Let them know how their lives will be different. When will they get to see daddy? How much time will they spend with you and at his house?

Encourage your kids to ask questions. They have tons. Make sure to keep an open line of communication and let them know they can come to you with anything. Remember, they’re scared.

Understand How Your Mind Works

Your mind is an interesting element of your being. There are three main components, which work together like parts of a computer. The conscious mind, the part we’re all aware of, works like a keyboard. Its sole purpose is to input information.

The subconscious mind is sort of like the main storage of your computer. Your unconscious is like that part of the computer everyone thinks they erase but, invariably some hack gets in and finds files still being stored.

If you input things like injuries, memories or self-talk, it’s stored in the subconscious and ultimately, the unconscious mind.

Your subconscious and your conscious mind work together, day-to-day in a back-and-forth way. Inputs are entered and the appropriate output is retrieved from the subconscious.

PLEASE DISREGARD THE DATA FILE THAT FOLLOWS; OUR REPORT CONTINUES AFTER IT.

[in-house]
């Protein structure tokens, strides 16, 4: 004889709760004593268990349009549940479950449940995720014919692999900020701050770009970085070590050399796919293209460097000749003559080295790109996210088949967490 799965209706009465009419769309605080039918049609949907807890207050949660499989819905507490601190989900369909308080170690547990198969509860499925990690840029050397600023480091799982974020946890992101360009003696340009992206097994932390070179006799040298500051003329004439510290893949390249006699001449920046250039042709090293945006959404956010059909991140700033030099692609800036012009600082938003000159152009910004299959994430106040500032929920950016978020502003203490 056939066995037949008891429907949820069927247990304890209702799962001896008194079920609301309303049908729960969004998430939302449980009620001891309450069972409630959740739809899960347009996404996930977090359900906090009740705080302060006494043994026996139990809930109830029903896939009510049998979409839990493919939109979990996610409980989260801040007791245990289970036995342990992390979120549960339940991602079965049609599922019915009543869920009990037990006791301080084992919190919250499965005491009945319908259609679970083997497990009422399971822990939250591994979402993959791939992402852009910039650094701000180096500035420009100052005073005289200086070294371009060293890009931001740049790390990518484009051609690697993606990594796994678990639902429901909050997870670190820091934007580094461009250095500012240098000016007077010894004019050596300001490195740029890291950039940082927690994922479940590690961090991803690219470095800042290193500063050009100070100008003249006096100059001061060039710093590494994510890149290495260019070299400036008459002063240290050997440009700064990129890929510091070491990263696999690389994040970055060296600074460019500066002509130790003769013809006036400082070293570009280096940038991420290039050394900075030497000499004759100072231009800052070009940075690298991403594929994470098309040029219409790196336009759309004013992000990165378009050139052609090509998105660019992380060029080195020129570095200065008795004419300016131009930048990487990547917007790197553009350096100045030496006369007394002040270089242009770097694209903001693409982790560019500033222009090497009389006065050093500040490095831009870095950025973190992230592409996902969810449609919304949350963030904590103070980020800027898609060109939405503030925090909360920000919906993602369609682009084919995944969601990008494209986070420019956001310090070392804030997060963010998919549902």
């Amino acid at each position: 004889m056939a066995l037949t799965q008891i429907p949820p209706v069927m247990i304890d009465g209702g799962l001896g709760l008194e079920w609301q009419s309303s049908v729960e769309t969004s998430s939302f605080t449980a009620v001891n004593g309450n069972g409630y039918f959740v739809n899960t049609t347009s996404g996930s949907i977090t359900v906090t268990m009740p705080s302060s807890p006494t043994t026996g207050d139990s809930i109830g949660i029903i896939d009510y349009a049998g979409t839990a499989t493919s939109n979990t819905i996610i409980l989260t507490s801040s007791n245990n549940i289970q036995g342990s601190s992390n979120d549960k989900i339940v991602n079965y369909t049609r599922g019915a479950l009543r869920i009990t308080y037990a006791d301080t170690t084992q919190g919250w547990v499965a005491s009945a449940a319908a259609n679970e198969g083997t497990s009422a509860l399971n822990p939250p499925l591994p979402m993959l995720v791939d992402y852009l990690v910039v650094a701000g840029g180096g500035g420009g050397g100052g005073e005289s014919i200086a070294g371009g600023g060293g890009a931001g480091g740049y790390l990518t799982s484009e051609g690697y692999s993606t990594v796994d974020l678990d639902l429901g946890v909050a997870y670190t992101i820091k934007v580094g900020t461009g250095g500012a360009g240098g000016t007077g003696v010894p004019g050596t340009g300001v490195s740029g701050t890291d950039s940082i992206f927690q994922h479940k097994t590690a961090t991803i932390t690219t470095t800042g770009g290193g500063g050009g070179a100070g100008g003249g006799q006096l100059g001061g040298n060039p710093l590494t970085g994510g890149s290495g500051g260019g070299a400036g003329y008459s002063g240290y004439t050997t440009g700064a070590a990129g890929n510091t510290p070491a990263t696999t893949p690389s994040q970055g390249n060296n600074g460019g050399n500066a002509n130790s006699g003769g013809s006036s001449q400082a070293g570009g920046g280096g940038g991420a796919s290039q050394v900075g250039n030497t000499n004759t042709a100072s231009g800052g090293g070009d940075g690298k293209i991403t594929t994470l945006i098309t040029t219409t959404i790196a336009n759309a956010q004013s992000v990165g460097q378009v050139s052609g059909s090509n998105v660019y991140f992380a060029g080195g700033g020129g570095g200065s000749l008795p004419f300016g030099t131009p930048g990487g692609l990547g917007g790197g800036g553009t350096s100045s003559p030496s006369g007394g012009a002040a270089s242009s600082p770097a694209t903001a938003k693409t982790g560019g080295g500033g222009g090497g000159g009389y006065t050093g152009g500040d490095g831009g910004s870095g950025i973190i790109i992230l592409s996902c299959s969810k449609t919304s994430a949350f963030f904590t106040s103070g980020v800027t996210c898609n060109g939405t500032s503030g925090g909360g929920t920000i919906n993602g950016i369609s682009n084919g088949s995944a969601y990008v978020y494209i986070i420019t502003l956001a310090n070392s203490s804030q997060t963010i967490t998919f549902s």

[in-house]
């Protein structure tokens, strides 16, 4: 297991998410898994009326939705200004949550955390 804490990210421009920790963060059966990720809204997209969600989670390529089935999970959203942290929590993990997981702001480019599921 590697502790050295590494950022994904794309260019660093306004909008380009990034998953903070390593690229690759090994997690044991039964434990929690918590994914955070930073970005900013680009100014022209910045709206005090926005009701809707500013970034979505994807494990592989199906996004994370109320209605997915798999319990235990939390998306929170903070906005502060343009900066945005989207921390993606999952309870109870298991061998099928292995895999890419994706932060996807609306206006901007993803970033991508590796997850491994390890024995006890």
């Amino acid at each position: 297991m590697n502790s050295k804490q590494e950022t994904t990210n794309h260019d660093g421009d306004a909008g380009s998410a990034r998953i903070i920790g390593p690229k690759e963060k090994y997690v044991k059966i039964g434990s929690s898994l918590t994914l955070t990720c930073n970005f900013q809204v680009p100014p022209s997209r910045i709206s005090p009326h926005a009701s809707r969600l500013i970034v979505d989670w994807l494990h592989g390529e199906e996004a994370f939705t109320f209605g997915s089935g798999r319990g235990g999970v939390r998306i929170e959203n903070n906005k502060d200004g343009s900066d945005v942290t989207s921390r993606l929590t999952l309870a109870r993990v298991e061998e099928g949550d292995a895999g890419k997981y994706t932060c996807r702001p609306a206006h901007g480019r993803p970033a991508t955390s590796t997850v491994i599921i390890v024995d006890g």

Particularly prickly things are often stored deep in our unconscious as a protective measure. Recovering memories stored in your unconscious often takes psychological intervention or a trigger like a smell. Someone who was beaten with a leather strap will recall that memory if they smell leather.

When you continuously input “I’m so ugly” or “I am unworthy of a good man”, it’s stored in the subconscious. Now, you look in the mirror (input) and out comes “I’m so ugly” because that’s what you’ve stored.

In order to change the outputs that are triggered, you must alter the inputs. When you stand in front of a mirror, you need to say “I am beautiful.” When you’re looking at guys on a dating site or out with your friends, you need to say “I am worthy of a good man”.

Rome wasn’t built in a day and your stored negative thoughts didn’t get there in a day either. Reprogramming will take time and effort but you can do it. Begin by observing the negative inputs you use. Write them down and then, write their counterpart. “I’m so ugly” becomes “I am beautiful”.

It isn’t a matter of believing these thoughts right now, it’s about getting yourself to believe them by inputting them enough, just like you did the negatives, so that you do believe them soon.

Develop A Workout Plan! (And Stick To It!)

One of the best things you can do for yourself right now, today, is go move your body. It doesn’t matter whether you weigh 100 pounds or 400 pounds. Get up and move. You are experiencing a lot of stress and anxiety right now.

The number one best way to silence that anxiety and squelch that fight or flight chemical rush that comes with it is to exercise. When you exercise, your body produces endorphins, which shoot directly to those anxiety chemicals and neutralize them.